The main verb of your sentence is the third person singular present tense of
prove, which belongs to a class of verbs in English that are followed by a direct object (often a reflexive pronoun like
himself in your example) along with an object complement, i.e., a noun phrase that corefers to the direct object; that is, in your sentence an equivalence is being made between
himself and a master of rhetoric. This is probably why the
to-infinitive of the copular verb be (i.e., to be) often occurs between the direct object and the object complement in that the semantics of
prove X (to be) Y entails that X is Y. In other words, Douglass, the referent of
himself, is (third person singular present tense of
be) a master of rhetoric, as asserted by some fact or agent that "proves" this.
Other verbs that can be used in this same way as prove are consider,
show, believe and think. And I agree that to be can be omitted from
Frederick Douglass proves himself to be a master of rhetoric with no perceptible change of meaning but a desirable gain in the conciseness and economy of the sentence (which I could use a little of there, i.e., I just mean the sentence has fewer unnecessary words) while remaining grammatically correct.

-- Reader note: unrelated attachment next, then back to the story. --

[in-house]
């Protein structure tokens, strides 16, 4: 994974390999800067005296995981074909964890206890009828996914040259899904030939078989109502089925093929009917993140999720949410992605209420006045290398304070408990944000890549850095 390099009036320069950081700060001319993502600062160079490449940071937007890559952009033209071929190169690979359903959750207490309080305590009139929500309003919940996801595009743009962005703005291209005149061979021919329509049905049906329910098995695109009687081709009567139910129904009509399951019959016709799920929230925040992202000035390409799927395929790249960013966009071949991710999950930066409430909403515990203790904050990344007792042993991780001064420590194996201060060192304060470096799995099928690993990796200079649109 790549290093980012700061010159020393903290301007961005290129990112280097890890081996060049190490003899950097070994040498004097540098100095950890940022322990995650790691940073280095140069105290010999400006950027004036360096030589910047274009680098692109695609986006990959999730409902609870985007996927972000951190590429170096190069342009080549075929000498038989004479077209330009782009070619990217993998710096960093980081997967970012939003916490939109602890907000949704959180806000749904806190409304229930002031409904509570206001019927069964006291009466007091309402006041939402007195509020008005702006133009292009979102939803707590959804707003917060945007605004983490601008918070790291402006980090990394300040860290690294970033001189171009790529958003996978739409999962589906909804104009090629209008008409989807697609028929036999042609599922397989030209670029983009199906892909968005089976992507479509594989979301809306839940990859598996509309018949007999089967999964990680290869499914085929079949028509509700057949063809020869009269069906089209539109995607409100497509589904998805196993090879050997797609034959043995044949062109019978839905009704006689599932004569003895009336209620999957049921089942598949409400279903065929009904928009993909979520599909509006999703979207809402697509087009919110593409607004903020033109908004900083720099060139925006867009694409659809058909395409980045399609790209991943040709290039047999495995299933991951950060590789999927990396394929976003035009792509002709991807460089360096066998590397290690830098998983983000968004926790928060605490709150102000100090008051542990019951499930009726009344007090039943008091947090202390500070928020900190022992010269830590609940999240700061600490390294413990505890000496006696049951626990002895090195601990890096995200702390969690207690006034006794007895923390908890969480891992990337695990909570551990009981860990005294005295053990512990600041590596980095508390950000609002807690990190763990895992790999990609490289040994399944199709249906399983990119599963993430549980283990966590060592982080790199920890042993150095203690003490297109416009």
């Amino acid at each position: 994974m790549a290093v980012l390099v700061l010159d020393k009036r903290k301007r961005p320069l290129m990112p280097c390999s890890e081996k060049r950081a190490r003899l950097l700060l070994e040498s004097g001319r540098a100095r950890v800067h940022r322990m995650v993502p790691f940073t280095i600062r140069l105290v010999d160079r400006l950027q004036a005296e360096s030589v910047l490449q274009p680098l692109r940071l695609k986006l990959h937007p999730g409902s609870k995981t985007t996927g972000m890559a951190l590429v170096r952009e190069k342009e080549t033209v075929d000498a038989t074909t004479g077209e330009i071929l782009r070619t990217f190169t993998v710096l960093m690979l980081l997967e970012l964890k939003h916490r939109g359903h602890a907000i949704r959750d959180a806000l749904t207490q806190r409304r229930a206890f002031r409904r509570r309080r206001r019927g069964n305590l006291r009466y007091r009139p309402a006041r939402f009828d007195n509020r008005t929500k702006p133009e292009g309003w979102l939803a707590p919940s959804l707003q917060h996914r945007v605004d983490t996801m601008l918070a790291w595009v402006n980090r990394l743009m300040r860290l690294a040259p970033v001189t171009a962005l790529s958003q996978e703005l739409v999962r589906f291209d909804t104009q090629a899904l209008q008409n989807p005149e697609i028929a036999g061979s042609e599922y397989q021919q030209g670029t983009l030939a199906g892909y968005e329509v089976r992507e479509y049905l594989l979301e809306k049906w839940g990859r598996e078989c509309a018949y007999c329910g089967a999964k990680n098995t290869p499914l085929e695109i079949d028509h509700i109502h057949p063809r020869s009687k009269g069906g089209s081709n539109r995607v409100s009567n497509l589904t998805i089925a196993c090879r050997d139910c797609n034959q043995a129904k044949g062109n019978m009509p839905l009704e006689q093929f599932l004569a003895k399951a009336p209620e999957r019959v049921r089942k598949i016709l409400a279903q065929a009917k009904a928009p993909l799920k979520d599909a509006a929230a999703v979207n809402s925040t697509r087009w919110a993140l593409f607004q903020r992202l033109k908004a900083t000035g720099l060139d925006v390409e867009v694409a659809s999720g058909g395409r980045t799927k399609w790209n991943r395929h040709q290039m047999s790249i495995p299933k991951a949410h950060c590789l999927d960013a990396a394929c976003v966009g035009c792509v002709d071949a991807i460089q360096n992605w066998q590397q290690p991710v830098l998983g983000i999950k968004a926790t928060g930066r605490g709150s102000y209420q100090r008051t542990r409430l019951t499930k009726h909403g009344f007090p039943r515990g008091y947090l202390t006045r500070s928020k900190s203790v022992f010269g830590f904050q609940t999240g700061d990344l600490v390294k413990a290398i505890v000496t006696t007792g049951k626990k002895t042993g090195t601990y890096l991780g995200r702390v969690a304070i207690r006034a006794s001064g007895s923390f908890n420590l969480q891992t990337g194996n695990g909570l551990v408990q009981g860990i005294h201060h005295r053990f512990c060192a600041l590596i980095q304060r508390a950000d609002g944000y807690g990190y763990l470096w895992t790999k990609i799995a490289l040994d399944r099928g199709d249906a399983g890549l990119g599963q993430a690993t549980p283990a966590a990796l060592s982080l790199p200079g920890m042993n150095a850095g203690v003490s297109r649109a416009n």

That's the grammatical viewpoint, now rhetorically there are some separate issues:
- I agree with Mark M. that maybe prove is too strong a verb here, though it's a bit perilous to judge outside the context of your sentence. Presumably, since you included the tag "English Literature" in posting your question, you're discussing one of Douglass's many writings (I assume also one of his non-fiction essays or autobiographies--I confess I am ignorant of any imaginative literature he may have written) and you're trying to argue that his rhetorical style in the work illustrates his "mastery." If so, then I think along with Mark that it might be a stretch to declare that ontologically and with certainty a writer's rhetoric "proves" anything. Instead, perhaps a less definitive verb like demonstrates,
shows or illustrates would be better.
- And if you are discussing a work by Douglass that is freely available and readable by others in the present time, I would say that present tense
proves is appropriate--if not even mandatory--even though the author himself is deceased.